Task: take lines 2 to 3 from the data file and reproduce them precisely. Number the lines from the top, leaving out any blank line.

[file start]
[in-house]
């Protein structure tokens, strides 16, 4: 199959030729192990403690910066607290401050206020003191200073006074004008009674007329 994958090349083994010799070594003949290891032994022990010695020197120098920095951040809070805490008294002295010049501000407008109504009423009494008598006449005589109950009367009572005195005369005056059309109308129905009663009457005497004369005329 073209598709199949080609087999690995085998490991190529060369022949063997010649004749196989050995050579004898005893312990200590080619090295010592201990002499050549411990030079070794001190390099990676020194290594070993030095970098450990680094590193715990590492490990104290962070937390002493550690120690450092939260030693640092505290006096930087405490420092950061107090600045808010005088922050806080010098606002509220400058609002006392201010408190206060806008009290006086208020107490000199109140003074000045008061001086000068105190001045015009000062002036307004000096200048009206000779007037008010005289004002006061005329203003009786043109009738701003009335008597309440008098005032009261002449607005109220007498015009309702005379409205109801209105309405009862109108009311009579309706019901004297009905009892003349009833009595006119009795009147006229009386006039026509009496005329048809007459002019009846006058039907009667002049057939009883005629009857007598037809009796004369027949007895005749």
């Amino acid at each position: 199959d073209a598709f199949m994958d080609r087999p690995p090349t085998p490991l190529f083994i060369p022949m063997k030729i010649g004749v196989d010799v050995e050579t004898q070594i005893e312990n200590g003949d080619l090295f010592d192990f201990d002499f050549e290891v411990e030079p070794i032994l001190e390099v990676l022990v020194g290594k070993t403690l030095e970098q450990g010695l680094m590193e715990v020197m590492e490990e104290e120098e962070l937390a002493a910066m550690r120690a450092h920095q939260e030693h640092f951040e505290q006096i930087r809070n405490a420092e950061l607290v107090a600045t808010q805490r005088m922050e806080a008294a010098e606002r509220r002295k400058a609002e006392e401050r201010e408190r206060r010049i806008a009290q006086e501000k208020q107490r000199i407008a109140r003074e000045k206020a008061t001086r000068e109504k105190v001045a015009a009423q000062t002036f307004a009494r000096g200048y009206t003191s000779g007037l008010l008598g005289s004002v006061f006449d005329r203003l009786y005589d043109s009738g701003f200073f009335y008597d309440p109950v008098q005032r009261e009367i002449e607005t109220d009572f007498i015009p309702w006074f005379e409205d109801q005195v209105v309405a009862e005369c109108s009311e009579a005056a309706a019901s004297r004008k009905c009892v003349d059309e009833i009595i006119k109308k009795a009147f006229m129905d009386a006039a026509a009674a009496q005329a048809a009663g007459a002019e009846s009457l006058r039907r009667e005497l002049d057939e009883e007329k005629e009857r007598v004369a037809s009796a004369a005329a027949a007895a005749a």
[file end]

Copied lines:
């Protein structure tokens, strides 16, 4: 199959030729192990403690910066607290401050206020003191200073006074004008009674007329 994958090349083994010799070594003949290891032994022990010695020197120098920095951040809070805490008294002295010049501000407008109504009423009494008598006449005589109950009367009572005195005369005056059309109308129905009663009457005497004369005329 073209598709199949080609087999690995085998490991190529060369022949063997010649004749196989050995050579004898005893312990200590080619090295010592201990002499050549411990030079070794001190390099990676020194290594070993030095970098450990680094590193715990590492490990104290962070937390002493550690120690450092939260030693640092505290006096930087405490420092950061107090600045808010005088922050806080010098606002509220400058609002006392201010408190206060806008009290006086208020107490000199109140003074000045008061001086000068105190001045015009000062002036307004000096200048009206000779007037008010005289004002006061005329203003009786043109009738701003009335008597309440008098005032009261002449607005109220007498015009309702005379409205109801209105309405009862109108009311009579309706019901004297009905009892003349009833009595006119009795009147006229009386006039026509009496005329048809007459002019009846006058039907009667002049057939009883005629009857007598037809009796004369027949007895005749």
């Amino acid at each position: 199959d073209a598709f199949m994958d080609r087999p690995p090349t085998p490991l190529f083994i060369p022949m063997k030729i010649g004749v196989d010799v050995e050579t004898q070594i005893e312990n200590g003949d080619l090295f010592d192990f201990d002499f050549e290891v411990e030079p070794i032994l001190e390099v990676l022990v020194g290594k070993t403690l030095e970098q450990g010695l680094m590193e715990v020197m590492e490990e104290e120098e962070l937390a002493a910066m550690r120690a450092h920095q939260e030693h640092f951040e505290q006096i930087r809070n405490a420092e950061l607290v107090a600045t808010q805490r005088m922050e806080a008294a010098e606002r509220r002295k400058a609002e006392e401050r201010e408190r206060r010049i806008a009290q006086e501000k208020q107490r000199i407008a109140r003074e000045k206020a008061t001086r000068e109504k105190v001045a015009a009423q000062t002036f307004a009494r000096g200048y009206t003191s000779g007037l008010l008598g005289s004002v006061f006449d005329r203003l009786y005589d043109s009738g701003f200073f009335y008597d309440p109950v008098q005032r009261e009367i002449e607005t109220d009572f007498i015009p309702w006074f005379e409205d109801q005195v209105v309405a009862e005369c109108s009311e009579a005056a309706a019901s004297r004008k009905c009892v003349d059309e009833i009595i006119k109308k009795a009147f006229m129905d009386a006039a026509a009674a009496q005329a048809a009663g007459a002019e009846s009457l006058r039907r009667e005497l002049d057939e009883e007329k005629e009857r007598v004369a037809s009796a004369a005329a027949a007895a005749a």